Bottles Up

'Tis the Season for a Juice Girl Cleanse

Our dining editor attempts to slow down and just juice.

By Alice Levitt January 17, 2017

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The Juice Girl cleanse, laughing at me.

Image: Alice Levitt

The whole rainbow of bottles was taunting me. When Gretchen Todd reached out to me at the start of the New Year to offer a daylong cleanse from her company Juice Girl, I had the best of intentions. I'd never tried a cleanse before, it was the New Year, my body has been working excessively hard to process a glut of fried plantains, why the heck not? Todd arrived at my office proffering a heavy box plastered with a sticker with printed instructions: "Drink a juice every 2-3 hours in order numbered. Drink at least 6 cups of water per day. Warm lemon tea AM & PM. Drink ginger-lemon shot AM or afternoon—helps with fatigue." Other than instructions for squeezing half a lemon into eight ounces of warm water to make the "tea," that was it.

Todd also shared her theory that more than a day of liquid fasting can do more harm than good, making juicers so hungry that they're set up for a binge. One day seemed reasonable. I asked if the nutritional benefits of the juices would remain if I did the cleanse the day after next, which she confirmed, though some raw foodists say the slurries begin to leach vitamins and minerals immediately. I was unable to find data to prove either theory. 

But it doesn't matter. On Saturday, when I planned to cleanse, I ended up having a dinner date. Then I figured I might as well visit a restaurant for an upcoming top 10 list for lunch. Sunday, I had a meal for a review planned. And so on. By Tuesday, I figured out that in my line of work, a day-long cleanse is not even in the realm of possibility, which may be the most first-world problem anyone has ever had. So nutrients or not, I embarked on starting each day with a juice, instead.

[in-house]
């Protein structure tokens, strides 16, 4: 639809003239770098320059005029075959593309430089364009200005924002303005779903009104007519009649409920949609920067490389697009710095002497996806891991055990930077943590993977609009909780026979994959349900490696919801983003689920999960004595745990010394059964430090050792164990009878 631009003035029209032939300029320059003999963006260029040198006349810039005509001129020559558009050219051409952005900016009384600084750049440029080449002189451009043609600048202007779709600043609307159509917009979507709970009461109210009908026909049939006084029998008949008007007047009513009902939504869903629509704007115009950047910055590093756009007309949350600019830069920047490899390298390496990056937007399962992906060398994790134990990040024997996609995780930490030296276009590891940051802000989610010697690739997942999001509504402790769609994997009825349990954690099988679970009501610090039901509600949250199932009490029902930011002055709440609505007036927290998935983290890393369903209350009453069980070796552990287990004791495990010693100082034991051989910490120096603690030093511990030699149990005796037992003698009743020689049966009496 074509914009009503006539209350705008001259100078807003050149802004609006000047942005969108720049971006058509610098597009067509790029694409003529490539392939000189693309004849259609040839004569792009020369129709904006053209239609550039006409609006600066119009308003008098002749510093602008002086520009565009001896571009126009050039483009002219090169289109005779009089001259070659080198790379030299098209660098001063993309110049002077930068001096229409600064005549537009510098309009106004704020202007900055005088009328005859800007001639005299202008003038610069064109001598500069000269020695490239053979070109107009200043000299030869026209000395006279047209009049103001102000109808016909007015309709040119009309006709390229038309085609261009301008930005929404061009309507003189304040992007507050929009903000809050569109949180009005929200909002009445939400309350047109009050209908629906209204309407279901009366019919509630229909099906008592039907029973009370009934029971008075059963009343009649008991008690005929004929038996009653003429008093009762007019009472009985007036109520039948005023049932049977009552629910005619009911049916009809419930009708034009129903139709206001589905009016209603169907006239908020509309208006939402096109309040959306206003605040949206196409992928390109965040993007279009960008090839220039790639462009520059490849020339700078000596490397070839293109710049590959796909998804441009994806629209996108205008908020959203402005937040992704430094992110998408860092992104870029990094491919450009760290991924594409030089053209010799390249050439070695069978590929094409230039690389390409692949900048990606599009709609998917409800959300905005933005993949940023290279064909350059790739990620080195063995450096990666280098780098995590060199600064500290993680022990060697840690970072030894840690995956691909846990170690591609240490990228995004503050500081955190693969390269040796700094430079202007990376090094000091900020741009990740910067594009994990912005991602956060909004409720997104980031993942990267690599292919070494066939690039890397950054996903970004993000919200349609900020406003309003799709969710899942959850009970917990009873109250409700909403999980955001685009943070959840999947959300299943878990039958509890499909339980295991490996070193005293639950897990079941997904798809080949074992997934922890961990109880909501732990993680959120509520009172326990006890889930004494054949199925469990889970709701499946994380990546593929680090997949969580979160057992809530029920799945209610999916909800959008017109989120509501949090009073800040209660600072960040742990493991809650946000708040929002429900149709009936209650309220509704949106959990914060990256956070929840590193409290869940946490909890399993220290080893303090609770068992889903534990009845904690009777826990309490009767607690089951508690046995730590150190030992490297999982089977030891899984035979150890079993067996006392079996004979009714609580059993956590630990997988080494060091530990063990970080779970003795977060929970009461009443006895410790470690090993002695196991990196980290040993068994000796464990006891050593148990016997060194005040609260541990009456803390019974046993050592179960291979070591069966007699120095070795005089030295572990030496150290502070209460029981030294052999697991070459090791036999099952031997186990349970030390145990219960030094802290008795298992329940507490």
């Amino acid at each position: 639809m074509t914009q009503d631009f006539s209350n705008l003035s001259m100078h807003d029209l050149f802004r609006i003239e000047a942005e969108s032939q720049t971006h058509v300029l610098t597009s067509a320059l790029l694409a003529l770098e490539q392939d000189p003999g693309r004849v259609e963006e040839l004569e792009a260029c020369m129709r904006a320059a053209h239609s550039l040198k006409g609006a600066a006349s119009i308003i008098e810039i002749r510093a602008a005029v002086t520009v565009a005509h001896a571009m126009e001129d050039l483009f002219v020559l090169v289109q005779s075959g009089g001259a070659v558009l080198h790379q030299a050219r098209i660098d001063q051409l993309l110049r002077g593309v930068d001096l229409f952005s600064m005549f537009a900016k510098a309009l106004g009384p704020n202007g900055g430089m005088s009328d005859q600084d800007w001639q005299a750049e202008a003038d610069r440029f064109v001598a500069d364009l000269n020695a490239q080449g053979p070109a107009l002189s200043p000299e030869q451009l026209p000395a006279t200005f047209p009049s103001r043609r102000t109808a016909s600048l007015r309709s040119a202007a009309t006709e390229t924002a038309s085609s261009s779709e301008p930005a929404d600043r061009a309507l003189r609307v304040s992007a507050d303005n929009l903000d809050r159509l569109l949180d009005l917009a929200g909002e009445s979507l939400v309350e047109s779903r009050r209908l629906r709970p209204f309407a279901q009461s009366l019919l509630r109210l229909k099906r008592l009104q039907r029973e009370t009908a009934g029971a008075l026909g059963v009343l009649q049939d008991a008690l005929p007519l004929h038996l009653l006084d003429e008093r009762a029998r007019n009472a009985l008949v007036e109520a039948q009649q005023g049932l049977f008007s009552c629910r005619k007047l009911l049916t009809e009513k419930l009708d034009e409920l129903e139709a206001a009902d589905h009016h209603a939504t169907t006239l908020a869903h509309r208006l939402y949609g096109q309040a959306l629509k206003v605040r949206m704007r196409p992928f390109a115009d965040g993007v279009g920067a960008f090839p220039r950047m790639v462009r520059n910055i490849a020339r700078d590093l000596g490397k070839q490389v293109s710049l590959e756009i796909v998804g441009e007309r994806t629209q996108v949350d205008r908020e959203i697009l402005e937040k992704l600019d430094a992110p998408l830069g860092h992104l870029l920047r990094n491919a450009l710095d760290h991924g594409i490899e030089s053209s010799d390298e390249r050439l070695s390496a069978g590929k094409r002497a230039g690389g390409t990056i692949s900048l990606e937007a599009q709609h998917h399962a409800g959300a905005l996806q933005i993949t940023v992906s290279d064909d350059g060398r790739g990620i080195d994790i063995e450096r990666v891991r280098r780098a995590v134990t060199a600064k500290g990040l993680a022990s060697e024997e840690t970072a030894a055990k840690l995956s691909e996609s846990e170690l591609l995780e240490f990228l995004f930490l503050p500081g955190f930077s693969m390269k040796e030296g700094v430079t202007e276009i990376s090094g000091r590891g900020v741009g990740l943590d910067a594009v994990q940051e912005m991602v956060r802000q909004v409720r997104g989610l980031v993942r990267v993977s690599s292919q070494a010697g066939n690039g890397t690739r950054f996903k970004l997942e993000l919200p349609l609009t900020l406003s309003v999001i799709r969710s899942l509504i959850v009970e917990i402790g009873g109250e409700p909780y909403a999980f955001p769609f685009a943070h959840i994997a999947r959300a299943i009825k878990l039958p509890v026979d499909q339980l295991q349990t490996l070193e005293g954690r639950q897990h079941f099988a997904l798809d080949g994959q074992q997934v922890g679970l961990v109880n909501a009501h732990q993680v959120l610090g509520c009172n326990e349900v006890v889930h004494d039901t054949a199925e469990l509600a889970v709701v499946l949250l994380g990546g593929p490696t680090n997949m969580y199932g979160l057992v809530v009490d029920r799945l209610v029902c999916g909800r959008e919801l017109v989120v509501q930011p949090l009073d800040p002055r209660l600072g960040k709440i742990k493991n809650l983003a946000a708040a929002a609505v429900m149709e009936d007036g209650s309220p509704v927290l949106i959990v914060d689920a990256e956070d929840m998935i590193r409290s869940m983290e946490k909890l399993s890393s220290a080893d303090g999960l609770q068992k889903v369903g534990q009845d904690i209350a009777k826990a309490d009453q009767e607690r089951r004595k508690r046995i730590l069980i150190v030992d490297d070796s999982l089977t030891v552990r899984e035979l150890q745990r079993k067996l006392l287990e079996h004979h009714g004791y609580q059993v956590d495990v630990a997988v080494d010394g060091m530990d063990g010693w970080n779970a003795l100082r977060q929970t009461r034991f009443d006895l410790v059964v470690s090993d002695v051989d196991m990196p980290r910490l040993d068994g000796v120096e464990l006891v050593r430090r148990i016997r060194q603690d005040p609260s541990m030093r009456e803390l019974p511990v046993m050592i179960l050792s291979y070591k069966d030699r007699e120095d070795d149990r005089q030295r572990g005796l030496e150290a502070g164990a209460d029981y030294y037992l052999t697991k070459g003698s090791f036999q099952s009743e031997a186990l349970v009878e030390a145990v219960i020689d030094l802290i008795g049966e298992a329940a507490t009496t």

I admittedly played fast and loose with the order, knowing that it didn't matter anymore. But I did start with No. 1, Turn it On, a thick concoction of pineapple, mango, kale, spinach and both hemp and chia seeds, loosened and sweetened with coconut water. It was far more tropical and sweet than sludgy and green, despite what the ingredients might suggest. And that was what I found as I tasted my way through all six. Green Glow, with the kale and hemp, but also cucumber and celery, had a vegetal edge, but turmeric and ginger lent an aromatic, spicy burn. One of my favorites, Go Green, had all of the above veggies, but also cilantro, parsley and lime, but never once made me think of a tomato-free V8. Not all of the juices are green—the Cashew Date Shake tasted like cinnamon-flecked cake batter and Energize was sweet and light with apples, carrots beets and ginger.

Am I any healthier than I was a week ago? Probably not, but I have a new appreciation for starting the day with a cool, refreshing juice, particularly if it's one of Todd's, which I found especially well-balanced. After all, there are many days when the closest things I eat to vegetables at lunch are fried plantains. A bottle of juice gives me an early advantage.

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